The cocktails keep flowing by the pool on the tourist strip, but in The Gambia's markets many African migrant traders are packing up their businesses and heading home. The international community is piling pressure on President Yahya Jammeh to leave power after 22 years and hand over to opposition leader Adama Barrow, who won an election two weeks ago only for Jammeh to later reverse his original concession of defeat. Of the economy's two main sources of investment from abroad, tourism appears to be weathering the country's political storm far better than the thousands of petty traders who move to The Gambia from the rest of west Africa. President-elect Barrow told AFP on Monday claims that tourist numbers could be...
(Le Monde 12/09/16)
Dozens of politicians, diplomats, military and intelligence chiefs, members of the opposition and leading business figures were wiretapped across the continent. This rare overview of modern satellite espionage could hardly be less technical and abstract, for it not only names the victims of intercepts but also reveals the scale of a surveillance operation spanning an entire continent. That continent is Africa. New documents shown to Le Monde, in collaboration with The Intercept, from the data cache of the former NSA (National Security Agency) operative Edward Snowden, originally given to Glenn Greenwald and Laura Poitras, offer unprecedented insight into information on twenty African countries collected by GCHQ, the British intelligence service, between 2009 and 2010. Dozens of lists of intercepts examined...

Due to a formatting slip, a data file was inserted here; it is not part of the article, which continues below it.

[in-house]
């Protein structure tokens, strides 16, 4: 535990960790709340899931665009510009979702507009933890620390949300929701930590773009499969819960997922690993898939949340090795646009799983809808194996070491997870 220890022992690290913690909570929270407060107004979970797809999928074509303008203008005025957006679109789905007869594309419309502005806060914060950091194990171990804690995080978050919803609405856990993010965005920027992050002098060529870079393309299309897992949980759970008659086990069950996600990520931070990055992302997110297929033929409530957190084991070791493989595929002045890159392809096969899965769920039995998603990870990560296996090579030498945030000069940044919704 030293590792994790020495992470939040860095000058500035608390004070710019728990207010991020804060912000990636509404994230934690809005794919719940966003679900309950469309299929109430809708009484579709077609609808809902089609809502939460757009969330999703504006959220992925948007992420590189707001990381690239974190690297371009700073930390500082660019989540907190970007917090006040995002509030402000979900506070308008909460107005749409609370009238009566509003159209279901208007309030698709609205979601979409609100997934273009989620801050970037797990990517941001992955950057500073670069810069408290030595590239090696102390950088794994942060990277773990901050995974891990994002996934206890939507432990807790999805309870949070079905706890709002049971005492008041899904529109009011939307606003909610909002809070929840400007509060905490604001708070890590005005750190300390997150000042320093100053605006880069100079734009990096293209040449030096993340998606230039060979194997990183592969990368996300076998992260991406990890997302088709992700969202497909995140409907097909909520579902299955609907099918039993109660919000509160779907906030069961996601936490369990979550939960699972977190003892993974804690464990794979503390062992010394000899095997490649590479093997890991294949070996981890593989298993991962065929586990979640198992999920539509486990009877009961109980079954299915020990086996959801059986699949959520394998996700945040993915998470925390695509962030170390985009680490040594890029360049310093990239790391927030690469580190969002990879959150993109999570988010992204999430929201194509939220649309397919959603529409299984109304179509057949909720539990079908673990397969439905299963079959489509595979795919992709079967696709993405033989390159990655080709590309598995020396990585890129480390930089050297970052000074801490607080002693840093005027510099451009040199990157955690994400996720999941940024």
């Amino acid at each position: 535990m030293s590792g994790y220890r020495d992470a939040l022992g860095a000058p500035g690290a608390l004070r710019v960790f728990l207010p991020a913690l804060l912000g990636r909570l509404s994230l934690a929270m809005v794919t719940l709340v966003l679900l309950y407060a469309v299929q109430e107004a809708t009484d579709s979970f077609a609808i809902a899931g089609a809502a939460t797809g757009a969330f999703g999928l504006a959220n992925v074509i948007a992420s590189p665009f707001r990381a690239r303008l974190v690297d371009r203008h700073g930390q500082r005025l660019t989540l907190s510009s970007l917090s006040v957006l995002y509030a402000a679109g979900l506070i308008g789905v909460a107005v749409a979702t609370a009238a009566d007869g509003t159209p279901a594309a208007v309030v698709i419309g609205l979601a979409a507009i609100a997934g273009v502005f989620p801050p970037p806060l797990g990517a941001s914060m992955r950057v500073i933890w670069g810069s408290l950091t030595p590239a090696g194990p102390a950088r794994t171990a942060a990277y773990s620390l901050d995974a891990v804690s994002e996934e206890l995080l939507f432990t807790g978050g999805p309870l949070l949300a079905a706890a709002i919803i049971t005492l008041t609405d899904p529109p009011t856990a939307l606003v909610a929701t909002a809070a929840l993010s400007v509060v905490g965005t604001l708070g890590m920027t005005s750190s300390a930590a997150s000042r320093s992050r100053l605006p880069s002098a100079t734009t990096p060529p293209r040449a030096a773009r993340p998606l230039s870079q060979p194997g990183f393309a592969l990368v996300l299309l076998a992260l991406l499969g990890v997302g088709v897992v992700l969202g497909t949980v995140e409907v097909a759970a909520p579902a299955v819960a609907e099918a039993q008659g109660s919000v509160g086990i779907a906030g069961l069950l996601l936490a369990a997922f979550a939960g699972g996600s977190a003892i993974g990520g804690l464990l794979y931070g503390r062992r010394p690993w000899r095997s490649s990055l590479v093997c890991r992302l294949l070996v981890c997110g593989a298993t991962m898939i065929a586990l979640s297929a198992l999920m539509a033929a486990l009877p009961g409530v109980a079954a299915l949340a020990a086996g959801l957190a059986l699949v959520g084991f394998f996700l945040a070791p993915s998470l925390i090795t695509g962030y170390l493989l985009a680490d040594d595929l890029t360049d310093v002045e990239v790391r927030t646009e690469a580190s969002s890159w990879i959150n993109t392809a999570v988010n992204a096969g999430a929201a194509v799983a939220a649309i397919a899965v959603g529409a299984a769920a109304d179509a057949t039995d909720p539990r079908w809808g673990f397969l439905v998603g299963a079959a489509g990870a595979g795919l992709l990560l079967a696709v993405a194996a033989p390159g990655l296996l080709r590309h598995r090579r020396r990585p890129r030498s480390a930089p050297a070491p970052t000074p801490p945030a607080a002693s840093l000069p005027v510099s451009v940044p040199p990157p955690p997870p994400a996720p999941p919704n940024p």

(Xinhuanet 12/08/16)
Foreign investments in Tunisia declined by about 10 percent in the first 10 months of 2016 compared to the same period last year, the Foreign Investment Promotion Agency (FIPA) announced on Wednesday. Foreign investments amounted to 700 million U.S. dollars during the first 10 months of this year, according to FIPA. It attributed this fall to the decline in the service sector investments by almost 48 percent. Observers believe the foreign investments prospect in Tunisia are promising in light of the success of the recent international investment conference held in Tunis on November. 29 and 30.
(AFP (eng) 12/07/16)
More than 2,000 lawyers protested in Tunisia's capital on Tuesday against a draft budget for 2017 stipulating a new tax for their profession, AFP reporters said. "With our souls and our blood, we will defend the lawyer's profession!" chanted protesters in black court robes after a silent march in central Tunis. Protesters held up banners reading: "Lawyers are angry!" and "We won't fund your corruption!" According to the draft budget being reviewed by parliament, lawyers will have to pay tax on each of their cases, which can later be deducted from their income tax. The measure "affects... the freedom and independence" of lawyers, said Lotfi Arbi, head of the Tunis branch of the national bar association, who had called the...